The lawsuit alleges that the NFL study is ‘completely devoid of logic and science [and] … contrary to … 75 years of published medical literature on concussions.’

‘By failing to exercise its duty to enact reasonable and prudent rules to protect players [and warn past players] against the risks associated with repeated brain trauma, the NFL’s failure to exercise its independent duty has led to the deaths of some, and brain injuries of many other former players, including plaintiffs.’

The suit alleges that the NFL failed ‘to regulate practices, games, equipment and medical care so as to minimize the long-term risks associated with concussive brain injuries.’ It is further alleged that the ‘defendants acted with callous indifference to the rights and duties owed to Plaintiffs … [and that the] defendants acted wilfully, wantonly, egregiously, with reckless abandon and with a high degree of moral culpability’ in either ignoring medical research on the subject or for not disclosing to the fullest extent what was actually known.

The plaintiffs are mindful of NFL Commissioner Roger Goodell’s testimony to the US Congress in October 2009 where he didn’t acknowledge a connection between head injuries on the football field and later brain diseases even though there was compelling evidence to the contrary. The lawsuit accurately notes that US Representative Linda Sanchez, D-California, ‘analogized the NFL’s denial of a causal link between NFL concussion and cognitive decline to the tobacco industry’s denial of the link between cigarette consumption and ill health effects.’

The suit also contends Riddell’s helmets were defective because they didn’t ‘provide adequate protection’ from concussions. The plaintiffs will no doubt try to rely on representations made by the helmet manufacturer in their marketing during the period in which they played. The plaintiffs would have to argue that they relied upon these fraudulent claims reasonably believing that the helmets either substantially reduced or eliminated altogether the likelihood of sustaining a concussion. For what it’s worth, Riddell’s current website (as of 22 July 2011) makes no such absolute claims that wearers of their helmets will not suffer a concussion during a collision whilst playing football.

NFL spokesman Greg Aiello said the league ‘will vigorously contest any claims of this kind’ and Riddell will not comment on the pending litigation.

This is going to get very interesting.

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Rule changes to head shots in hockey and a new spin on concussions

May 30, 2011


Perhaps the elation and euphoria of the Vancouver Canucks (in my adopted province of British Columbia) playing for the Stanley Cup and the rumour that the Atlanta Thrashers of the NHL will soon be sold and moved to my home city of Winnipeg after losing the Jets for Phoenix in 1996 has adversely affected my attention span and productivity for posting missives to the Canary.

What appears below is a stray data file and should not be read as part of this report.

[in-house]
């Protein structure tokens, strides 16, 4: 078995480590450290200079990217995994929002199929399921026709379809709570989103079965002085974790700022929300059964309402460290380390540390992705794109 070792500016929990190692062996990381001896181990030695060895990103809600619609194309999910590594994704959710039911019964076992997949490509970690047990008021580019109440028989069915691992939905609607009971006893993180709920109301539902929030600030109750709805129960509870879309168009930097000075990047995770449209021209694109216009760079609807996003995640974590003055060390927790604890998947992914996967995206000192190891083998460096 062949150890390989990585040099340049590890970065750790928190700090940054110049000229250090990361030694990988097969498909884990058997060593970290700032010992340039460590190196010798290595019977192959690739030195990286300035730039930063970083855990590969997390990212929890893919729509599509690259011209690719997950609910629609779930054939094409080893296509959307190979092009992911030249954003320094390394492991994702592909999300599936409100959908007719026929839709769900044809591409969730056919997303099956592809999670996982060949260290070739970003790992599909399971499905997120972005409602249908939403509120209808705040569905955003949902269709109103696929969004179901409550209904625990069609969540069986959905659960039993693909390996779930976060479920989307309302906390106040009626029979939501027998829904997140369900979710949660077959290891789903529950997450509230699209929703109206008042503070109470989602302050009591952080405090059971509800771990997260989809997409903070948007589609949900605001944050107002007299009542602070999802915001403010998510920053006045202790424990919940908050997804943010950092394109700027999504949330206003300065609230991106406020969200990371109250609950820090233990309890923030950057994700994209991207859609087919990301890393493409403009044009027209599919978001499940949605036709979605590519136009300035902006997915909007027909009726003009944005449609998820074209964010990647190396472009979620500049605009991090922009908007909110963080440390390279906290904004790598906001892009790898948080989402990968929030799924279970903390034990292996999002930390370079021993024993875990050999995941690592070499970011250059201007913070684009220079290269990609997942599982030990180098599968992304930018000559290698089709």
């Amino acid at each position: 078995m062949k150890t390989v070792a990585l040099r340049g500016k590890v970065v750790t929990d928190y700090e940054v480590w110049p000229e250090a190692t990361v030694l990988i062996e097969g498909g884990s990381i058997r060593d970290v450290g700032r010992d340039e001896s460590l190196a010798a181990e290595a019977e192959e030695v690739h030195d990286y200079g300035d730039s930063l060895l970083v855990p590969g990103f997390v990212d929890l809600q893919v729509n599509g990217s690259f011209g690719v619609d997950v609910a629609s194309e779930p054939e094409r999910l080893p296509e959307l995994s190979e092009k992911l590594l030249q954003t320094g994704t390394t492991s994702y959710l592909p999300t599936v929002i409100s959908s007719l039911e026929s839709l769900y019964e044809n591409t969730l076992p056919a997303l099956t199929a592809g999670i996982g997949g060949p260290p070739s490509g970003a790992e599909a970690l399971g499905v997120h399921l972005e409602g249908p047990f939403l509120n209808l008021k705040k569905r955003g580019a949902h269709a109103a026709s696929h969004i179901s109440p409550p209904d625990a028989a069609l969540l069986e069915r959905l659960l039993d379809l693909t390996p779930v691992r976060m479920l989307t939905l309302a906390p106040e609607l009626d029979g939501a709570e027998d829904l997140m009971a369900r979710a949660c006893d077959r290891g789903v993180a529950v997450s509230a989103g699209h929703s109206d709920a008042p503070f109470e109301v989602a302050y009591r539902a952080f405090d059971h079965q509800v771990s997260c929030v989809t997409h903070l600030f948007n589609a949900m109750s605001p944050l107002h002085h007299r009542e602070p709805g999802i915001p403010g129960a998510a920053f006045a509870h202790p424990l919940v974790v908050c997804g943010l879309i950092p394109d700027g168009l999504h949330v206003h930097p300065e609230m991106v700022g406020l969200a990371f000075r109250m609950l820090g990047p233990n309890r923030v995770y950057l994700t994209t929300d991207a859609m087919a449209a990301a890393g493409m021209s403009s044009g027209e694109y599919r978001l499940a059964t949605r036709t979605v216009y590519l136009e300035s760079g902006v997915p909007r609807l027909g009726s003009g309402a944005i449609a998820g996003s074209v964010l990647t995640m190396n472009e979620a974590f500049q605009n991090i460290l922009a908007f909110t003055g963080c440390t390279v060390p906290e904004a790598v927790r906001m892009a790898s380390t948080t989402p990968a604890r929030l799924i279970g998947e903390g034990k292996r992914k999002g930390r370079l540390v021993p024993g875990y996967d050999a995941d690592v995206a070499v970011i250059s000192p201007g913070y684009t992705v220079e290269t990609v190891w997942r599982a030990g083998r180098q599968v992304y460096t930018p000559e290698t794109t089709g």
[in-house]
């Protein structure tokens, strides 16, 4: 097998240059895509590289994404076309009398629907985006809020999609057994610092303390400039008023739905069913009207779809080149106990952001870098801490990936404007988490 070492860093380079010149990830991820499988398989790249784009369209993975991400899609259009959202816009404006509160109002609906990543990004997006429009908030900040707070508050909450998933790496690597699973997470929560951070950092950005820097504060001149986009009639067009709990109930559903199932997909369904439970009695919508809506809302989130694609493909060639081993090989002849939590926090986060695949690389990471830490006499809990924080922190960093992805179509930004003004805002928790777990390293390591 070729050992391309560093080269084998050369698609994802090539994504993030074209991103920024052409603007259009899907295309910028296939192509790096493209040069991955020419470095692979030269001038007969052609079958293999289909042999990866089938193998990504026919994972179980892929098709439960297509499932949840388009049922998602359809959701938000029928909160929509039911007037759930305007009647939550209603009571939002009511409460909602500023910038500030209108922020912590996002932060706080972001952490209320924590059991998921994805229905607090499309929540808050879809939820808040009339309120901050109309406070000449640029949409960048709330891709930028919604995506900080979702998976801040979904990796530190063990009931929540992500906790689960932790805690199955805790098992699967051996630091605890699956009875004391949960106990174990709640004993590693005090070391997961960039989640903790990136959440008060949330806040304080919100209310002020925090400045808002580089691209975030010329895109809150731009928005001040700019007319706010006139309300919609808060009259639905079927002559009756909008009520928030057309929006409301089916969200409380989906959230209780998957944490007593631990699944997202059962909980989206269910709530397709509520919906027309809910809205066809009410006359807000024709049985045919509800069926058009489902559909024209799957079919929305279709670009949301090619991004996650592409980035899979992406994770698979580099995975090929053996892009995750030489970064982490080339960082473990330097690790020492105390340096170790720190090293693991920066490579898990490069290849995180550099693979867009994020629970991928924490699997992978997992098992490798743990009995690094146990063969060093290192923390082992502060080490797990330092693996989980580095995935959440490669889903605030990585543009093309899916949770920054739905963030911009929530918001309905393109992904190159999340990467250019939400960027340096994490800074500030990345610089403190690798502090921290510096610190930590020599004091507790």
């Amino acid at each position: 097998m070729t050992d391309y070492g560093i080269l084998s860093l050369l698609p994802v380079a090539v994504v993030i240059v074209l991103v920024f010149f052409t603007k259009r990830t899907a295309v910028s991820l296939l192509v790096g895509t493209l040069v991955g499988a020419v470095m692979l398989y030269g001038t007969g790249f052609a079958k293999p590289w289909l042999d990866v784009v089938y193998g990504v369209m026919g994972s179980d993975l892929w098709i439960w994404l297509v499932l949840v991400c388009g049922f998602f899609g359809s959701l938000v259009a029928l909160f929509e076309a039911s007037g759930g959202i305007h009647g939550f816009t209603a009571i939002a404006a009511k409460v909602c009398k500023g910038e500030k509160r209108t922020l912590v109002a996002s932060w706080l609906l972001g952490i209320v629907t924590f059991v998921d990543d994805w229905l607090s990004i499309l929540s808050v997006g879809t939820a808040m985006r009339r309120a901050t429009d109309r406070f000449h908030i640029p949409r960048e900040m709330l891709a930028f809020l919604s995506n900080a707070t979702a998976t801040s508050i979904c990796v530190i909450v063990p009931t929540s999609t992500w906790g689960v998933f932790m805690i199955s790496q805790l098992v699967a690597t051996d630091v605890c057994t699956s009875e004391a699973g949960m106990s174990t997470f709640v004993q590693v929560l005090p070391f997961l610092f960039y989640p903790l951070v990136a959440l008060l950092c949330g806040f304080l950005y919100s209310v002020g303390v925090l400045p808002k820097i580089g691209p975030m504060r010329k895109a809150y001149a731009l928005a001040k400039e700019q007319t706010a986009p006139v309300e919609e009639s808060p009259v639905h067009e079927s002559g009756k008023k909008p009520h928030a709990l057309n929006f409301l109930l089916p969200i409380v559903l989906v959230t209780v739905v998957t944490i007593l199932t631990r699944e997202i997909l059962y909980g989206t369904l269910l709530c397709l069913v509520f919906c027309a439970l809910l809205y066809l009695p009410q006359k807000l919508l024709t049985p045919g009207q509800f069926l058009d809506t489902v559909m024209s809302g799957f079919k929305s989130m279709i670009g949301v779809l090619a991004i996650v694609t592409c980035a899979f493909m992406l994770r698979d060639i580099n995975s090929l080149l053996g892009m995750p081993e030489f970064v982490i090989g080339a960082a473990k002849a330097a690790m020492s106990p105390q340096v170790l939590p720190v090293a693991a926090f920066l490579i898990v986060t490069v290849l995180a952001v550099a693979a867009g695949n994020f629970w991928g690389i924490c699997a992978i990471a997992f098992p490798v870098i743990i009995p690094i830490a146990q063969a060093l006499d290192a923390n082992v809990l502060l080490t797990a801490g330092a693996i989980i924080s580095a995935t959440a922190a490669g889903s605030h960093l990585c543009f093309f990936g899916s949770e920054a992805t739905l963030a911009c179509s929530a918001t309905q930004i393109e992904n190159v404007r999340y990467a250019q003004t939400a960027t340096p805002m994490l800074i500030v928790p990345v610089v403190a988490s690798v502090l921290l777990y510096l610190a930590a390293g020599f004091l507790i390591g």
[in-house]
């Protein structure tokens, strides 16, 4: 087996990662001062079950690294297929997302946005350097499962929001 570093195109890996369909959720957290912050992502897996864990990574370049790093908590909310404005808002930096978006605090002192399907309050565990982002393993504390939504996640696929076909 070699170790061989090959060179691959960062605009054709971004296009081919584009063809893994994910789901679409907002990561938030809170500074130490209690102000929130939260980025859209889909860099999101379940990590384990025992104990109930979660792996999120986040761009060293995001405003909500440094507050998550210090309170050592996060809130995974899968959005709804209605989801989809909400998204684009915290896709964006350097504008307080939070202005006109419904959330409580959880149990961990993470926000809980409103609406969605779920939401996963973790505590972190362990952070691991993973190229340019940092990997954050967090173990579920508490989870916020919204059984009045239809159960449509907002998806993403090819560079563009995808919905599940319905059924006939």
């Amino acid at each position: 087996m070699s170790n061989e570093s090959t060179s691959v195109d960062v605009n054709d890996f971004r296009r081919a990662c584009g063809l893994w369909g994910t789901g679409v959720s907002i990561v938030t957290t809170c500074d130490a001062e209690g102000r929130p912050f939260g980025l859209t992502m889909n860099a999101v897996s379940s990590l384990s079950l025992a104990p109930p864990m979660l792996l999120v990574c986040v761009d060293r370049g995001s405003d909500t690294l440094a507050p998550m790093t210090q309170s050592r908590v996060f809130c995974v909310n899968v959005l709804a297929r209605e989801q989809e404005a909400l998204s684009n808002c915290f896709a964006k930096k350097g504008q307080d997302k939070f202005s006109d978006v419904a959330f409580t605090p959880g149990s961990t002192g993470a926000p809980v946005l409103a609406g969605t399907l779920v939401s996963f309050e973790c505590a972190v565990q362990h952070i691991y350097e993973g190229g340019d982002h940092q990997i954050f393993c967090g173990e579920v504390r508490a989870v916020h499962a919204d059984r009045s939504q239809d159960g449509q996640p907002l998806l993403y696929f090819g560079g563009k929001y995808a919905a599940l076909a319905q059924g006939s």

But I digress …

Hockey Canada’s call for zero tolerance on head shots has been answered. The national governing body for hockey in Canada unanimously approved rule changes two days ago at its annual general meeting that will make any contact with a player’s head illegal (read story here). The amendments include:

  • A two-minute penalty in minor and female hockey for any player “who accidently contacts an opponent in the head, face or neck with their stick or any part of the player’s body or equipment.” A double minor will be assessed for contacting a player in the head intentionally.
  • In junior and senior hockey, a minor and a misconduct, or a major and a game misconduct, “at the discretion of the referee based on the degree of violence of impact, will be assessed to any player who checks an opponent to the head area in any manner. A major and a game misconduct penalty shall be assessed any player who injures an opponent under this rule.”
  • A match penalty will be “assessed to any player who deliberately attempts to injure or deliberately injures an opponent.”
  • The rule changes for junior and senior hockey will be held a year while the Junior Pilot Project gathers more data on blows to the head and dangerous hits.

It’s about time.

However, a recent article on the number of hockey players playing hurt perhaps puts a new spin on concussions. The New York Times (read article here) reported on the number of San Jose Sharks playing with injuries and the list is impressive, inspiring and depressing. They include Joe Thornton, the team’s captain and best player, who played with a badly separated shoulder in the last game; Dan Boyle, their top defenseman, played since mid-March with a sprained medial collateral ligament in his knee; Ryane Clowe had his shoulder separated earlier in the playoffs and missed only one game despite being unable to tie his skates; Dany Heatley played with a hand which had been broken during the season; Logan Couture played with a broken nose; and the list goes on.

Given the extent to which athletes (presumably) consent to play through pain and injury, it may put into perspective the current conversation on concussions in professional hockey.